Secular Stellar Dynamics near a Massive Black Hole

The Astrophysical Journal (Impact Factor: 5.99). 10/2010; 738(1). DOI: 10.1088/0004-637X/738/1/99
Source: arXiv


The angular momentum evolution of stars close to massive black holes (MBHs)
is driven by secular torques. In contrast to two-body relaxation, where
interactions between stars are incoherent, the resulting resonant relaxation
(RR) process is characterized by coherence times of hundreds of orbital
periods. In this paper, we show that all the statistical properties of RR can
be reproduced in an autoregressive moving average (ARMA) model. We use the ARMA
model, calibrated with extensive N-body simulations, to analyze the long-term
evolution of stellar systems around MBHs with Monte Carlo simulations.
We show that for a single-mass system in steady-state, a depression is carved
out near an MBH as a result of tidal disruptions. Using Galactic center
parameters, the extent of the depression is about 0.1 pc, of similar order to
but less than the size of the observed "hole" in the distribution of bright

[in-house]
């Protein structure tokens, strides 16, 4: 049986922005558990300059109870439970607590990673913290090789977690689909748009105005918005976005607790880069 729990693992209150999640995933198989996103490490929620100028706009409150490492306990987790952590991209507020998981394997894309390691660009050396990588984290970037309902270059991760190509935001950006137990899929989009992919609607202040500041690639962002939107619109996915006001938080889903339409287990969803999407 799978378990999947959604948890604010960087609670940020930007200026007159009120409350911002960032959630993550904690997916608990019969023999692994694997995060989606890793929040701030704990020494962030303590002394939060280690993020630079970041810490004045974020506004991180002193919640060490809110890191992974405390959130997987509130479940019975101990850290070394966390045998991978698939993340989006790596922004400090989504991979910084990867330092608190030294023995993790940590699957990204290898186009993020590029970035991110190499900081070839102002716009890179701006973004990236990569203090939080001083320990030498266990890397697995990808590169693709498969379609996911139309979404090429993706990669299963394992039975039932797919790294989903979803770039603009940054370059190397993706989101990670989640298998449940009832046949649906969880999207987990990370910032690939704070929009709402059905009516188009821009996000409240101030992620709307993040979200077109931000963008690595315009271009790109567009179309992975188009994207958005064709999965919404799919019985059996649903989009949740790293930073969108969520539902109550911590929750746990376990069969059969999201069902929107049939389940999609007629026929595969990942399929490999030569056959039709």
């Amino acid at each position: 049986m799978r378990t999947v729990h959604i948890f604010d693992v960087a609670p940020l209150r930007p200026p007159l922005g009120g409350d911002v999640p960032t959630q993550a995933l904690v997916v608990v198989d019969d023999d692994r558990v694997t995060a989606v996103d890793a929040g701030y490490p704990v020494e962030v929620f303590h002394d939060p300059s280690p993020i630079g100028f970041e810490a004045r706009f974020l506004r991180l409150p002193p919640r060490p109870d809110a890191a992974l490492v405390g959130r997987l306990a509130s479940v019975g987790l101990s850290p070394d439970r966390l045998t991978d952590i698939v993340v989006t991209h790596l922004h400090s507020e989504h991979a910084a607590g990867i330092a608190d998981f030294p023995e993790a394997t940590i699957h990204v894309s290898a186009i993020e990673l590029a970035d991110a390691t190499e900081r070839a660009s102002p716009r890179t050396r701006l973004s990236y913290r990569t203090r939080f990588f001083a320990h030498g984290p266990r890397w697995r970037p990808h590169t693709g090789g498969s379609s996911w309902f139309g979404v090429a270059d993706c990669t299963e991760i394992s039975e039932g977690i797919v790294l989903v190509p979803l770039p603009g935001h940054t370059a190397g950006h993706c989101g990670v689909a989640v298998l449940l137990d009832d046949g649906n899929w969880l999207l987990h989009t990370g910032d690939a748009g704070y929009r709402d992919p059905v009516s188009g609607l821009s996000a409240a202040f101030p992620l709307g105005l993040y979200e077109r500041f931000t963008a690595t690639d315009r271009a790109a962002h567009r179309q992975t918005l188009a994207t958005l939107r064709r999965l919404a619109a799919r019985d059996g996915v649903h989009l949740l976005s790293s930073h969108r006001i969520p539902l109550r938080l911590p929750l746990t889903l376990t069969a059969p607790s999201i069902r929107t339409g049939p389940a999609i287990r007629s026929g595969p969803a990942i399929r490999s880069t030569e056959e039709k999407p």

late-type stars. We also find that the velocity vectors of stars around an MBH
are locally not isotropic. In a second application, we evolve the highly
eccentric orbits that result from the tidal disruption of binary stars, which
are considered to be plausible precursors of the "S-stars" in the Galactic
center. We find that RR predicts more highly eccentric (e > 0.9) S-star orbits
than have been observed to date.

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    • "Relativistic (GR) precession, or ultimately by their response to the resonant torques themselves. Resonant relaxation is the driving force behind many interesting physical phenomena, which include the emission of gravitational waves from compact objects that spiral into the MBH [2], the warping of circum-nuclear gaseous or stellar disks [3] [4], and the orbital evolution of tidally captured stars [5] [6] [7]. Resonant relaxation can also be a major obstacle for attempts to test GR by observation of stars very near MBHs [8] [9]. "